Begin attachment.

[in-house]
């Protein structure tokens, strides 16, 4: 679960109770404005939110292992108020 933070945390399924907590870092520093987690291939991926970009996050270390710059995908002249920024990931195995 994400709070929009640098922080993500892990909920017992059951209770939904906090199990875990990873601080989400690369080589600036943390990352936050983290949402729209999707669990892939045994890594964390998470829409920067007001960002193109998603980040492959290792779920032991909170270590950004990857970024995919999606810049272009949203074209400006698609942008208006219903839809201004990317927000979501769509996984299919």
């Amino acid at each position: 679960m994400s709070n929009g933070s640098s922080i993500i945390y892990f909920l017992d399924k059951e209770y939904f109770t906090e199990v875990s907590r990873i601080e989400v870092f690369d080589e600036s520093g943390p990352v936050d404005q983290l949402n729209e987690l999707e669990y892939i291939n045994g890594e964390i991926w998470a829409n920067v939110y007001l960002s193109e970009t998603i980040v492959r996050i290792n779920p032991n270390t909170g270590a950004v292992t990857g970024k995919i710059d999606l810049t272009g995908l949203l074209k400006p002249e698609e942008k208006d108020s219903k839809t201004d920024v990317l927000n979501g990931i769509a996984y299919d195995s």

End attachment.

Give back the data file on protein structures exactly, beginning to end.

[in-house]
């Protein structure tokens, strides 16, 4: 679960109770404005939110292992108020 933070945390399924907590870092520093987690291939991926970009996050270390710059995908002249920024990931195995 994400709070929009640098922080993500892990909920017992059951209770939904906090199990875990990873601080989400690369080589600036943390990352936050983290949402729209999707669990892939045994890594964390998470829409920067007001960002193109998603980040492959290792779920032991909170270590950004990857970024995919999606810049272009949203074209400006698609942008208006219903839809201004990317927000979501769509996984299919």
């Amino acid at each position: 679960m994400s709070n929009g933070s640098s922080i993500i945390y892990f909920l017992d399924k059951e209770y939904f109770t906090e199990v875990s907590r990873i601080e989400v870092f690369d080589e600036s520093g943390p990352v936050d404005q983290l949402n729209e987690l999707e669990y892939i291939n045994g890594e964390i991926w998470a829409n920067v939110y007001l960002s193109e970009t998603i980040v492959r996050i290792n779920p032991n270390t909170g270590a950004v292992t990857g970024k995919i710059d999606l810049t272009g995908l949203l074209k400006p002249e698609e942008k208006d108020s219903k839809t201004d920024v990317l927000n979501g990931i769509a996984y299919d195995s």